Wednesday, March 28, 2001

The puberty gene

Early puberty is in the news again, but this time the theories don't have anything to do with environmental pollutants or lack of exercise. This time, researchers are speculating it's all in the genes.

According to a report on InteliHealth, scientists first looked into the genes responsible for the production and utilization of estrogen, but found no connection. They hit the jackpot, though, with a gene whose responsibilities include producing a liver enzyme and breaking down testosterone. A particular variation on that gene seems linked to early puberty: almost all girls with two copies of the variation start developing breasts before age 10, while half of girls with one copy and 40 percent with none begin that early.

The researchers posit that by reducing testosterone, the gene triggers the rush of estrogen that gets puberty going. Since the gene is vital in other ways, there's no call to start tinkering with it. But the possibility does exist that scientists may be able to screen girls to find out early whether they're at risk for early puberty onset, so that special measures such as making sure they stay active and keep their weight down can be taken to stave off the inevitable.

Why worry about early puberty? For one thing, it can cut inches off a girl's final height, since vertical growth slows after that developmental landmark. (Of course, since I'm only 4'10", I can reassure parents that indeed, there is a full and productive life under 5 feet.) For another, longer exposure to estrogen means a greater potential for breast cancer later in life. And for another, some people are just distressed by the thought of second or third graders with breasts and periods. (Well, I have a third grader with breasts, and as she would say, it's not the end of the world. Of course, she is almost 11, and so entitled to them. But I can't say I'm too upset at the idea that some of her younger classmates may prematurely join her.)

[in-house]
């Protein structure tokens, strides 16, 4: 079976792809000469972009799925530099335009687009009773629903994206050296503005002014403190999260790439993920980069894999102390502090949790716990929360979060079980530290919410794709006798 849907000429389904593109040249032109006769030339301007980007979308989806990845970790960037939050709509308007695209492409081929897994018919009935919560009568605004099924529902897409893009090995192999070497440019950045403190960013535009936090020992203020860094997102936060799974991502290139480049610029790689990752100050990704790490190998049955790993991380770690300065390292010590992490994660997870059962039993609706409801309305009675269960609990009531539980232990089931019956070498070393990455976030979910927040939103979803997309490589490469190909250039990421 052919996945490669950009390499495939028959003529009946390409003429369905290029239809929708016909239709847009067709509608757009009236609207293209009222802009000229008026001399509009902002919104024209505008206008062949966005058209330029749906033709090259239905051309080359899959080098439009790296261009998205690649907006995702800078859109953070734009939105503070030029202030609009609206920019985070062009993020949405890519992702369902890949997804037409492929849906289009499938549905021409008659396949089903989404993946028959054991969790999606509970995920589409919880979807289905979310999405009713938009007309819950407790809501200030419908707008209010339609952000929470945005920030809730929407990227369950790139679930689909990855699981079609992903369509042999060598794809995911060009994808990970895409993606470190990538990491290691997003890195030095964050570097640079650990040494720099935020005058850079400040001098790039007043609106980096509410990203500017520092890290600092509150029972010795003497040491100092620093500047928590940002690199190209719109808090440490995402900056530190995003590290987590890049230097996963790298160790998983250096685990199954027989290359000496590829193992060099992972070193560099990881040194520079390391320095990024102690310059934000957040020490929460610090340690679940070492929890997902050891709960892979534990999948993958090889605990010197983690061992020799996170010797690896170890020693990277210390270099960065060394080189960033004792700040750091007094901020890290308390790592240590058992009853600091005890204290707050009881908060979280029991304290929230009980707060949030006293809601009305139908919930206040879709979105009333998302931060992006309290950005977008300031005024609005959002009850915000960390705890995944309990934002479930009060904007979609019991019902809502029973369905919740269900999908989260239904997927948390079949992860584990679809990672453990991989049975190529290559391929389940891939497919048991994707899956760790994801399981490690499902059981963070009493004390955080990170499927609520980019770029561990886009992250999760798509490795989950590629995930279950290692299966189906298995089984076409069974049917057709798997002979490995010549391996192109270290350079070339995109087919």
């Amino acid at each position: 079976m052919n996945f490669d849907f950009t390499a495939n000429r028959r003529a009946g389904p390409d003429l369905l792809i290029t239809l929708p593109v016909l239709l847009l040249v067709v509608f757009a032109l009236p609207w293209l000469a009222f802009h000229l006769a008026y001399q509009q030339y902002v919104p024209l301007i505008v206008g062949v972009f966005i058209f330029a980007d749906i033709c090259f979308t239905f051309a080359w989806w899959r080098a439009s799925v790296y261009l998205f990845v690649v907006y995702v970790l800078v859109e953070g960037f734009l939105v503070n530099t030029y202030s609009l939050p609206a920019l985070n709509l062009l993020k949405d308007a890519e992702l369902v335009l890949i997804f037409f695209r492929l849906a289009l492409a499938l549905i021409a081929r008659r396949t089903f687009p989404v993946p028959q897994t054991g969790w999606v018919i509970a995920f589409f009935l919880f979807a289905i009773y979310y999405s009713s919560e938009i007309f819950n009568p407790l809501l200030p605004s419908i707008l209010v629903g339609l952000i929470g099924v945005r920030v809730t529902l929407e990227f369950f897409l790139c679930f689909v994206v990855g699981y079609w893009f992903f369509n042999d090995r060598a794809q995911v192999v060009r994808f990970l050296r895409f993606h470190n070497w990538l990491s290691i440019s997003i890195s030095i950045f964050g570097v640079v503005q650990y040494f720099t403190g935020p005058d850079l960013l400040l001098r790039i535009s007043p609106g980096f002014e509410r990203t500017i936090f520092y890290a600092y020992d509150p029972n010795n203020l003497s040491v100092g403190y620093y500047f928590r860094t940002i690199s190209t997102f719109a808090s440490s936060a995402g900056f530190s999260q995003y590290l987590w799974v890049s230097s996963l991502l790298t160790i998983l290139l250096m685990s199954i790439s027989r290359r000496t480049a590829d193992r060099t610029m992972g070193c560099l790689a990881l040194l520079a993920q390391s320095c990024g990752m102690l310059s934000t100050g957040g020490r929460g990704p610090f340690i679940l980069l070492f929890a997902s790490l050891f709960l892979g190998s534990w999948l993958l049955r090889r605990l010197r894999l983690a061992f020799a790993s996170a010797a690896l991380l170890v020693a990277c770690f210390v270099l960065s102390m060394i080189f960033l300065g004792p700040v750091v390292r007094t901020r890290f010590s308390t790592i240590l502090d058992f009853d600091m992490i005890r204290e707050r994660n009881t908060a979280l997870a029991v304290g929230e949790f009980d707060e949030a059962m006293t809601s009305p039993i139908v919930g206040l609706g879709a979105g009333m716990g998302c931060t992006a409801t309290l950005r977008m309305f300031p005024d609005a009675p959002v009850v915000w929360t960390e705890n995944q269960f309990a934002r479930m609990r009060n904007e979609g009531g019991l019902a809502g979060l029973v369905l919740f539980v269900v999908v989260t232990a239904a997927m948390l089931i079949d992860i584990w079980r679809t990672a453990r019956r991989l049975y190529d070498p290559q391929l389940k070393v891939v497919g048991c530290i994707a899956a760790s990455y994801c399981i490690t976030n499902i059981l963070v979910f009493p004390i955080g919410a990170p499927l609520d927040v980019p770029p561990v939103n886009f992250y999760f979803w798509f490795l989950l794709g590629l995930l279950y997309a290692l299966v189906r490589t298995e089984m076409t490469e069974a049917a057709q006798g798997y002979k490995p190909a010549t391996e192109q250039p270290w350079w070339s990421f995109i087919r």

Anything that increases our knowledge of what's going on with our kids is good. And anything that can prepare families to anticipate problems in a pro-active way is good, too. But when I hear about screening girls for the early-puberty gene, all I can think about is those overambitious adoptive parents who want assurances that they're not going to bring home anything the least bit out of the ordinary. I imagine them writing to international adoption forums and asking if their prospective adoptive daughter can't be screened for the gene, because goodness gracious, they wouldn't want to deal with early puberty.

Anything that increases our knowledge is good; anything that makes a child undesirable in return is bad.

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